1. AS CUTE AS THEY ARE- NOT A BREED FOR A HOME WITH SMALL CHILDREN
Chihuahua’s love to get underfoot and can get injured easily by children stepping on them or playing rough.
2. SPOIL THEM AND TREAT THEM LIKE A LITTLE BABY
“Allowing him/her to do whatever he/she wants usually ends up with a Chihuahua who is skittish, nervous, excessively dependent, or downright nasty.” By Michele Welton. Copyright © 2000-2016 http://www.yourpurebredpuppy.com/training/chihuahuas.html.
Okay so speaking to the first part of this, no, I did and do not allow my chi to do whatever she wants. She knows and obeys my commands; sit, stay, no, and enough. When she was younger, and could hear better we used to play a game, “Come find me”. I would tell her to sit and stay where she was and then I would go hide somewhere in another room. Then I would call out to her, “Come find me” and she would search each room close to where she thought I was and when she found me, we celebrated with lots of hugs, rubs and kisses. Now she is older and can’t hear me calling to her.
However, the second part, GUILTY! And in kind, she does not like strangers and if they are even in her sight she will bark and carry on. For the brave one that attempts to approach, WATCH YOUR FINGERS! Small teeth still hurt.
3. CONSTANT CUDDLING AND ALWAYS BEING THERE
This is especially important when your chi is a puppy. If you are always with them constantly holding and cuddling, then when you do need to leave them alone, they can develop a bad case of “separation anxiety” throwing a tantrum, becoming agitated and chewing things up things they shouldn’t.
When my Chi first came to my home she was about six months old. I kept her in a play pen in one of the bedrooms with water and a piddle pad when it was bedtime. During the day, I would take her out to allow her to interact with us but at intermittent times during the day, I would again place her in the play pen and go about business. This way, she got used to not seeing us for a while and if we had to leave her alone in the house, she was safe. It allowed her to get the sense that, although she was alone, we would always come back. I used a regular baby play pen but there some for pups that are completely enclosed so you can take it outside.
4. LEAVING THEM ALONE FOR EXTENDED PERIODS OF TIME
On the other hand, Chi’s, especially Tea-Cups are not meant to be left alone for extended periods of time. There are many variables that dictate what “extended” means. For me, once my Chi was an adult, I could leave her for 8-9 hours a day. Although rare, she was very content to be left in her space with water, piddle pad and all her toys. Because of how I acclimated her as a puppy, she stayed calm just waiting to give us love and kisses when we returned. Longer than that, however, could result in a variety of issues for your chi’s emotional health and safety.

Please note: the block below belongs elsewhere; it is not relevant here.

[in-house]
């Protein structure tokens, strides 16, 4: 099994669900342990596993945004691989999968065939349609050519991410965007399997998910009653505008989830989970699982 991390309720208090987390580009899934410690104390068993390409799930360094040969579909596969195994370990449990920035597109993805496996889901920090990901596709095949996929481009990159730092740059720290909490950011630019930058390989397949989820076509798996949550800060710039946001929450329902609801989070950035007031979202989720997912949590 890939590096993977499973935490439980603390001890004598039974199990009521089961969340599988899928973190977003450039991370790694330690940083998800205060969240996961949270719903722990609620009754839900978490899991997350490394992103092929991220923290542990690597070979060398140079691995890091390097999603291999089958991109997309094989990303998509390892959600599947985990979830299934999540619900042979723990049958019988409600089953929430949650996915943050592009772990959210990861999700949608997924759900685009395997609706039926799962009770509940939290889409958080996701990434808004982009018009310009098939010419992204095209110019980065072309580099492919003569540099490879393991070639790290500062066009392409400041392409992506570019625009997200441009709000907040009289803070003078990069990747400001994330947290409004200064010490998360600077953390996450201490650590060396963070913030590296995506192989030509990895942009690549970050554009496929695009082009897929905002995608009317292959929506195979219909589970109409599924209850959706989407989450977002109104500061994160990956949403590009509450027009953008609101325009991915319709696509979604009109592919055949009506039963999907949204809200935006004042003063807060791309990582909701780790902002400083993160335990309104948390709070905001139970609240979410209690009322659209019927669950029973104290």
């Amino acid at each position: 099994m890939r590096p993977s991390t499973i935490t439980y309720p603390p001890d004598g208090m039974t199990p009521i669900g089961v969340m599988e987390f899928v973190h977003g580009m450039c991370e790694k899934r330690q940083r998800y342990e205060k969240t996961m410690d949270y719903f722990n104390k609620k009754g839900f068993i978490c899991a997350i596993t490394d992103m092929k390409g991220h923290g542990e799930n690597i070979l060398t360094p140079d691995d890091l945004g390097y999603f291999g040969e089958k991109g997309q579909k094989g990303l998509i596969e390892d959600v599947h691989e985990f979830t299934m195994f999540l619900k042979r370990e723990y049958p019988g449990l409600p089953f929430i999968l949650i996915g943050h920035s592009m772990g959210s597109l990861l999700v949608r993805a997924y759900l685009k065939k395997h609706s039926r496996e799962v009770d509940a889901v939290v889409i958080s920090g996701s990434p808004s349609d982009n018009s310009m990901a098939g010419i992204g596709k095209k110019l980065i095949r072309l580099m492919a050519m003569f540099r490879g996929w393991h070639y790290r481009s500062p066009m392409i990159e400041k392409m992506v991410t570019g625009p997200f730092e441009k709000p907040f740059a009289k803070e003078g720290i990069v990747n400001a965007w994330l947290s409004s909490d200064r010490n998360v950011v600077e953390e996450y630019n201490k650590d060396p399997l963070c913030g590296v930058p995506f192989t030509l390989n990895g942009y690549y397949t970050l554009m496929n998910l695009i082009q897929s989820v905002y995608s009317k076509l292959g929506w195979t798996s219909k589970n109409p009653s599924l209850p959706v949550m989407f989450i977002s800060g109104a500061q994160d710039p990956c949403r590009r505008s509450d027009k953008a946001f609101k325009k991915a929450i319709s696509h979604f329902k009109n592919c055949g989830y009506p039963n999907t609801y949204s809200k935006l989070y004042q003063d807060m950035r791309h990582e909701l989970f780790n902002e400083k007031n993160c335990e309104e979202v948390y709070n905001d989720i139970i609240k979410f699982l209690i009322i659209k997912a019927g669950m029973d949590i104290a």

There are other things you can do to help comfort your Chi. I always left a radio or TV on low so she would hear noises and sounds. Getting a companion for her was not an option for us, so I always made sure she had plenty of appropriate toys to keep her occupied. Living in California, I was always concerned with Earthquakes so, if we had to leave her alone, I kept my Chi in one room with a comfortable, warm bed with nothing hung on the walls that could fall on her. I chose my bedroom because she also like to hide and sleep under my bed. I also had a webcam set up so I could view her and talk to her if need be.
5. CHIHUAHUA’S, BEING SMALL, ARE CONTENT BEING HOME AND SEDENTARY
Uh, No, No, and No! They are NOT content being inside, keeping you company on your lap. These babies have a whip of a brain and love being challenged. I came up with several games like the “Come Find me” mentioned above. Your Chi can learn up to 200 words, so get creative. It is fun for both of you. Unless your Chi has some health challenges, it is important to
exercise them well into adult years. I still take my 3 lb. Chi on short walks and, although she has a bad knee, she is still able to take to stairs slowly and carefully so I try to find some to keep her agile. Remember, though, to assess your Chi’s ability, health and age as some Chi’s are no bigger than the steps themselves.
Socializing your pup is another important issue with Chihuahua’s. They can become suspicious, nervous, nasty and standoffish if kept away from other people and animals. They tend to become attached to one person and not accept anyone else in their environment. I can speak again from experience with this one. Unfortunately, I did socialize my Chi- A LOT- but since it was just the two of us for most of her life, she remains standoffish until she gets to know you – and that could take a while.
Having a pet, especially a tiny one like a Chihuahua is a lifetime decision. As with having a child, great consideration should be given and care taken before deciding that a Chihuahua is right for your home.
There are so many good books and resources to learn about the special needs and quirks of Chihuahua’s. I took three months to research online, read books, talk to veterinarians and breeders before I made one of the best decisions of my life to make my Chi part of my family.
~the wacky ex~